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News Release

Oct 22, 2013

Ethical Walls in Software Development

As a company grows its expertise in a certain area, it is only logical that it would like to utilize this expertise more in order to grow the business. At the same time, new clients would also like to take advantage of this expertise. It looks like a win–win situation, except that sometimes it means that you gain clients who are direct competitors in a specific market niche. This predicament might raise a conflict of interest if you do not make intelligent decisions to prevent it.

For a software development company—by and large, for any company in any business—it means that you need to put mechanisms in place that will protect your clients' and your company's interests without affecting the performance and efficiency.

To clarify, let's take a look at an example. At one point, Auriga had two customers who were direct competitors (both leading medical equipment manufacturers). The projects for each company included the development of patient monitors. If you look at the task at hand, you might wonder if it is at all possible to develop two products with similar features for two different companies.

You have to answer a number of questions here for yourself:

· How do we protect the intellectual property of both companies?

· How do we retain both companies as customers despite the fact that they might see this as a conflict of interest?

· How do we avoid ethical issues in software development under the above-mentioned circumstances?

For clients, the most important thing is the protection of their intellectual property. In projects like these, clients have to transfer IP to the Auriga development teams. The expertise and IP come in many forms. It might be the knowledge of how internal software modules operate; sometimes, the clients have to transfer the entire code or portions of the code to the development teams. All of these things are considered intellectual property in the broad sense. Some of them are trade secrets, are patented or patentable. Some of this IP may constitute part of the client's significant competitive advantage.

While working on the development of two patient monitors for two clients, Auriga applied best efforts to protect the clients' IP to keep them calm and happy.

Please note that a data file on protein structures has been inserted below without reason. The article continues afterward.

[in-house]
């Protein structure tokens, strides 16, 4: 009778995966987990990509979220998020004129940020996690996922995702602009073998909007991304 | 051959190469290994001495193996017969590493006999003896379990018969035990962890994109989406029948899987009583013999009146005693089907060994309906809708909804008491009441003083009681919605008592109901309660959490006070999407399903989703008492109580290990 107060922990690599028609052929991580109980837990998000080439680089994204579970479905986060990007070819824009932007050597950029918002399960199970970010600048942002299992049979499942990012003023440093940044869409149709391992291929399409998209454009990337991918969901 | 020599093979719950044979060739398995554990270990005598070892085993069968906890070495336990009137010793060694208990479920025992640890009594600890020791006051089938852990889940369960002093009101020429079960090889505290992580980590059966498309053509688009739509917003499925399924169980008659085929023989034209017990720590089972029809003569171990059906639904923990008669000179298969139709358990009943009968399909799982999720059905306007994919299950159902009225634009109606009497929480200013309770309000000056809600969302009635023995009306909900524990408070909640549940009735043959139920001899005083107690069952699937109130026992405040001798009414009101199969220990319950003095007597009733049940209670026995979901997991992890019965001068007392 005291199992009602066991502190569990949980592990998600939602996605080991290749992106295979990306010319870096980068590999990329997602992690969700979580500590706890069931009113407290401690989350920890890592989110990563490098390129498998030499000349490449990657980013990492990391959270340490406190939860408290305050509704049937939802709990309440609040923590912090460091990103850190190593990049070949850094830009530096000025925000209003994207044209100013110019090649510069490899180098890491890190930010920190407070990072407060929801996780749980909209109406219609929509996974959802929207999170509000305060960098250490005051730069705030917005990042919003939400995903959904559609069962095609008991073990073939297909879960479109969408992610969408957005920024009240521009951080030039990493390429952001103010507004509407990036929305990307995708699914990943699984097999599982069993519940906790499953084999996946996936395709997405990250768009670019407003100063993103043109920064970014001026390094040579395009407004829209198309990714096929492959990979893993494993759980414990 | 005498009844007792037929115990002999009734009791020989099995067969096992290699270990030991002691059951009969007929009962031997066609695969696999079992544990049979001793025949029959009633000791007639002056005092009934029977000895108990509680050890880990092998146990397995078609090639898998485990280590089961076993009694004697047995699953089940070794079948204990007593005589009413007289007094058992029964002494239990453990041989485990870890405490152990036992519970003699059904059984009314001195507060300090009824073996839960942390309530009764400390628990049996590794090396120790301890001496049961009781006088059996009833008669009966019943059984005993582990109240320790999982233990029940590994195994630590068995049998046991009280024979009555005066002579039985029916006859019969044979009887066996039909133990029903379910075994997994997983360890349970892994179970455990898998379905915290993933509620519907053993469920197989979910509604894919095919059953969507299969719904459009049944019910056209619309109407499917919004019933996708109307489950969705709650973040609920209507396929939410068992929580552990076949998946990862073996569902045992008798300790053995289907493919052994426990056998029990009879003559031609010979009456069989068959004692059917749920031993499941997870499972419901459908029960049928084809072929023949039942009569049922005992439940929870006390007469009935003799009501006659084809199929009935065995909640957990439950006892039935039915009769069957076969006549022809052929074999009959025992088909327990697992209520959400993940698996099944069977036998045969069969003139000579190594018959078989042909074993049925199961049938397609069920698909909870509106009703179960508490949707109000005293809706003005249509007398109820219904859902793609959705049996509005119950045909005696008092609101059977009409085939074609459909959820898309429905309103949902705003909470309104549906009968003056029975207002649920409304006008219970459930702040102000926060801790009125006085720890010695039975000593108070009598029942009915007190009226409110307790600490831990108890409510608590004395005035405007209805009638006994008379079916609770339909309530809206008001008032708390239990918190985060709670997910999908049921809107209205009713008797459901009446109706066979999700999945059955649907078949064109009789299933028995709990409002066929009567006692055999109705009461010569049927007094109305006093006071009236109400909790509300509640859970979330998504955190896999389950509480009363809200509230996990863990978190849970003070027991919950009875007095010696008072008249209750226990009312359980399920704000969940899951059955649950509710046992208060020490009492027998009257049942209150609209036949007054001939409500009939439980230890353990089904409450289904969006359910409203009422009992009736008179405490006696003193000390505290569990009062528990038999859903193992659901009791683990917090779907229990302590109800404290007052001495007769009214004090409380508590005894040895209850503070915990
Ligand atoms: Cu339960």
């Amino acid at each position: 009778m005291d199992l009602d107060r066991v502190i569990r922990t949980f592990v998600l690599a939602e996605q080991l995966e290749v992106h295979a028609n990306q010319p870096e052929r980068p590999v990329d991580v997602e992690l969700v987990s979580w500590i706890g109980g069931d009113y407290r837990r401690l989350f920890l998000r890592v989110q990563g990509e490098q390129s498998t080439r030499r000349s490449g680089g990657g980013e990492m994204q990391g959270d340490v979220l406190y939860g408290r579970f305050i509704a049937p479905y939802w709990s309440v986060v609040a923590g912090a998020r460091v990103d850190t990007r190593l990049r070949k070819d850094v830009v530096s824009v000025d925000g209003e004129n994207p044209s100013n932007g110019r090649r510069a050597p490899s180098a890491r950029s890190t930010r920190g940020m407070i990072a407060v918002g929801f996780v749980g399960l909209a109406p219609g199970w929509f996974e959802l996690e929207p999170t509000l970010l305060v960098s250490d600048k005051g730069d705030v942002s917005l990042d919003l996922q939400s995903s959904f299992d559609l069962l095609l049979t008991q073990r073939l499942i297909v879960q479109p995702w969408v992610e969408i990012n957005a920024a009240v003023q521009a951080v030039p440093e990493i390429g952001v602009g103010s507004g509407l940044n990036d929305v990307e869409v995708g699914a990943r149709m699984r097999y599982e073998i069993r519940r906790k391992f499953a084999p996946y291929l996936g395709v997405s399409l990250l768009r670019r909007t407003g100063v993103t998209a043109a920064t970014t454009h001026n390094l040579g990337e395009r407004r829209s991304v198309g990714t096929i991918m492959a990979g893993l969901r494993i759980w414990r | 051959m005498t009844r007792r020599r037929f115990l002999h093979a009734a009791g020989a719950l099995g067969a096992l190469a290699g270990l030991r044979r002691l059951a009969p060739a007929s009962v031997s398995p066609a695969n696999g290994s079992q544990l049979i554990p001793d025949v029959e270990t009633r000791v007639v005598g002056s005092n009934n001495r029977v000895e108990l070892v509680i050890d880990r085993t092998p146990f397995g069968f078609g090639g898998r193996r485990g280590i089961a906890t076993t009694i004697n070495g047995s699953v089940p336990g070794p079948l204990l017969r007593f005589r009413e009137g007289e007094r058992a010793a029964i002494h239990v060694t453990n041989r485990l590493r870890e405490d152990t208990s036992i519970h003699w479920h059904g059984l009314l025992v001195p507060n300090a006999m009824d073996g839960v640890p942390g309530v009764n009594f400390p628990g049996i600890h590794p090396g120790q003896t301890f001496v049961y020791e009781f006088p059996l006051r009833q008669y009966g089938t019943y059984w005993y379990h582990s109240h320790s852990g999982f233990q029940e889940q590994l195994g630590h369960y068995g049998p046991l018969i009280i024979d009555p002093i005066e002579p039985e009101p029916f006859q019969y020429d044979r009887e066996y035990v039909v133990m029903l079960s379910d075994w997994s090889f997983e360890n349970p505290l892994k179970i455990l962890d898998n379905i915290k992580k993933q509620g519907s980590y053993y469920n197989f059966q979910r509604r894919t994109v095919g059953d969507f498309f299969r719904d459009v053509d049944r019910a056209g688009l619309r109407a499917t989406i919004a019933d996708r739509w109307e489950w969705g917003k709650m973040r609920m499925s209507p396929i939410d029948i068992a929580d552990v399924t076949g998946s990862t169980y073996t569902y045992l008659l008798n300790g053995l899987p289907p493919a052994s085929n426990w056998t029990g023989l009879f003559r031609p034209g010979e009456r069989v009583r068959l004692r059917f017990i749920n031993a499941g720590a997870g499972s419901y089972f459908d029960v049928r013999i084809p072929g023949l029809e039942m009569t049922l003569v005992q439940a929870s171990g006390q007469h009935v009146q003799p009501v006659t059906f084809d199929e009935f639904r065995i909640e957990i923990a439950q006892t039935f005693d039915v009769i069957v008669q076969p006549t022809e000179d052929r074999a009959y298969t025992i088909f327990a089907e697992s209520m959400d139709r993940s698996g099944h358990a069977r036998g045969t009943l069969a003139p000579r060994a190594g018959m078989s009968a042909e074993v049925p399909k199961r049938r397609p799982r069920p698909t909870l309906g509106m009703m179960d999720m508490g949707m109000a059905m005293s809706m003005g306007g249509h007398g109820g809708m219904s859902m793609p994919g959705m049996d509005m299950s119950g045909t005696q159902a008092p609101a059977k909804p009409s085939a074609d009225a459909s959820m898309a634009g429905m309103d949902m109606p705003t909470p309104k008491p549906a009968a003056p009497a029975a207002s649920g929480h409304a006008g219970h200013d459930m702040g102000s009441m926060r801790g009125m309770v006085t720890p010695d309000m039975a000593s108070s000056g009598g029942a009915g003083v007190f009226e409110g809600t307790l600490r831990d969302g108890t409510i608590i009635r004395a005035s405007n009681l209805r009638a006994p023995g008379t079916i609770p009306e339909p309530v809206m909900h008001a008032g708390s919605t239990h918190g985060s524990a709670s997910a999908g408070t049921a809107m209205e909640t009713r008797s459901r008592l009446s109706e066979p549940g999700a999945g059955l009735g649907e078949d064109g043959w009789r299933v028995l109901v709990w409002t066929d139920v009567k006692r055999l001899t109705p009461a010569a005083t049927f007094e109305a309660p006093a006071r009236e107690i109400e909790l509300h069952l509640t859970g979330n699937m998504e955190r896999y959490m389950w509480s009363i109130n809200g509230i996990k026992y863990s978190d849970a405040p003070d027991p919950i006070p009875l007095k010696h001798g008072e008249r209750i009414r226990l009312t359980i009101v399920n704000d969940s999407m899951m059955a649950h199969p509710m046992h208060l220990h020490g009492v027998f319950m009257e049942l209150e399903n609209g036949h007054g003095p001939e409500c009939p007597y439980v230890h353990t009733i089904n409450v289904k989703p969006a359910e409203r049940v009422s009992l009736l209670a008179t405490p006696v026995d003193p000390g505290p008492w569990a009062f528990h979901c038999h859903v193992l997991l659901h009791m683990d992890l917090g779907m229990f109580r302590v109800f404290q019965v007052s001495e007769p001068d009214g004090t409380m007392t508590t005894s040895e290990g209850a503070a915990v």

To do so, Auriga enforced the so-called Chinese Wall between the teams. It is also known as an ethical wall. What exactly does it mean? It is a metaphorical wall between teams working on projects for two different clients. We can also call it an intellectual-property firewall that makes sure that the team that works for Client A does not have any information about any activities of the team that works for Client B, and vice versa. This approach reassures the companies that they can share confidential information with Auriga without worrying that their trade secret might be revealed to their competitor.

This non-communication between two teams guarantees that there will never be any inappropriate release of sensitive information. Ethical walls and physical separation reduce the risk of inadvertent leakage of intellectual property from one client’s project to another’s. Plus, you should keep in mind that it significantly reduces the risk of IP theft by narrowing down the number of engineers with access to a particular client’s intellectual property.

Creation of an ethical wall in Auriga's projects generally entails:

· Physical and logistical separation. Auriga has a number of development centers situated in different cities and even countries. To put our clients at ease, we can ensure the physical isolation of teams working on projects with potential IP conflicts by situating them in different rooms or sites;

· Dedicated resources. Within the frames of both described projects, Auriga’s engineers employed extra data-protection tools such as dedicated servers, products, and hardware and dedicated real and virtual IP address pools. In addition, dedicated LAN segments for workstations/servers were arranged with access only provided to the team and the client. Team servers were deployed in secured and UPS-protected server rooms with limited physical access.

· Employing ethical standards in the company. It goes without saying that Auriga has its own Code of Ethics that every employee is familiar with and abides by. All employees are briefed and complete information-security training sessions. In competing projects, team members are instructed to avoid communicating about the projects, and of course, the employees are never cross-assigned between competitive projects.

Both projects were successfully completed to the satisfaction of the clients. Current and future clients can be sure that their trade secrets are safe with Auriga. The key aspect here is that we remain open and transparent for our clients. As a client, you have nothing to worry about. The success of every outsourcing company depends 100% on its reputation and the trust of clients. No outsourcer wants to risk their professional reputation, and as an outsourcing software development company, we do our best not only to efficiently create the software required by our clients but also to protect our clients’ intellectual property.


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